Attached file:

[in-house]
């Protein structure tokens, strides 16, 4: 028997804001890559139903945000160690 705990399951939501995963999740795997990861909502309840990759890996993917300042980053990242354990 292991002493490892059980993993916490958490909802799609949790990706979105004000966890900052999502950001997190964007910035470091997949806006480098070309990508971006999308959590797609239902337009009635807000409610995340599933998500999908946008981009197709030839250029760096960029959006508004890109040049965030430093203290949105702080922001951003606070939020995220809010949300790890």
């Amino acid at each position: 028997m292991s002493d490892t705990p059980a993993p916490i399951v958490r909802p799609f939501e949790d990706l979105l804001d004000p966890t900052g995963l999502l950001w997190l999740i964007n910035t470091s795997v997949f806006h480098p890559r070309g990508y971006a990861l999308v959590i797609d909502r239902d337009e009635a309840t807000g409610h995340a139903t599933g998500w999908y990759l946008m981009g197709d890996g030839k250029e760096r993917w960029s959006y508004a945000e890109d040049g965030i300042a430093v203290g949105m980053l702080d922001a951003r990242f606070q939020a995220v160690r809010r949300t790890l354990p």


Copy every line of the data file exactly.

[in-house]
């Protein structure tokens, strides 16, 4: 028997804001890559139903945000160690 705990399951939501995963999740795997990861909502309840990759890996993917300042980053990242354990 292991002493490892059980993993916490958490909802799609949790990706979105004000966890900052999502950001997190964007910035470091997949806006480098070309990508971006999308959590797609239902337009009635807000409610995340599933998500999908946008981009197709030839250029760096960029959006508004890109040049965030430093203290949105702080922001951003606070939020995220809010949300790890």
């Amino acid at each position: 028997m292991s002493d490892t705990p059980a993993p916490i399951v958490r909802p799609f939501e949790d990706l979105l804001d004000p966890t900052g995963l999502l950001w997190l999740i964007n910035t470091s795997v997949f806006h480098p890559r070309g990508y971006a990861l999308v959590i797609d909502r239902d337009e009635a309840t807000g409610h995340a139903t599933g998500w999908y990759l946008m981009g197709d890996g030839k250029e760096r993917w960029s959006y508004a945000e890109d040049g965030i300042a430093v203290g949105m980053l702080d922001a951003r990242f606070q939020a995220v160690r809010r949300t790890l354990p």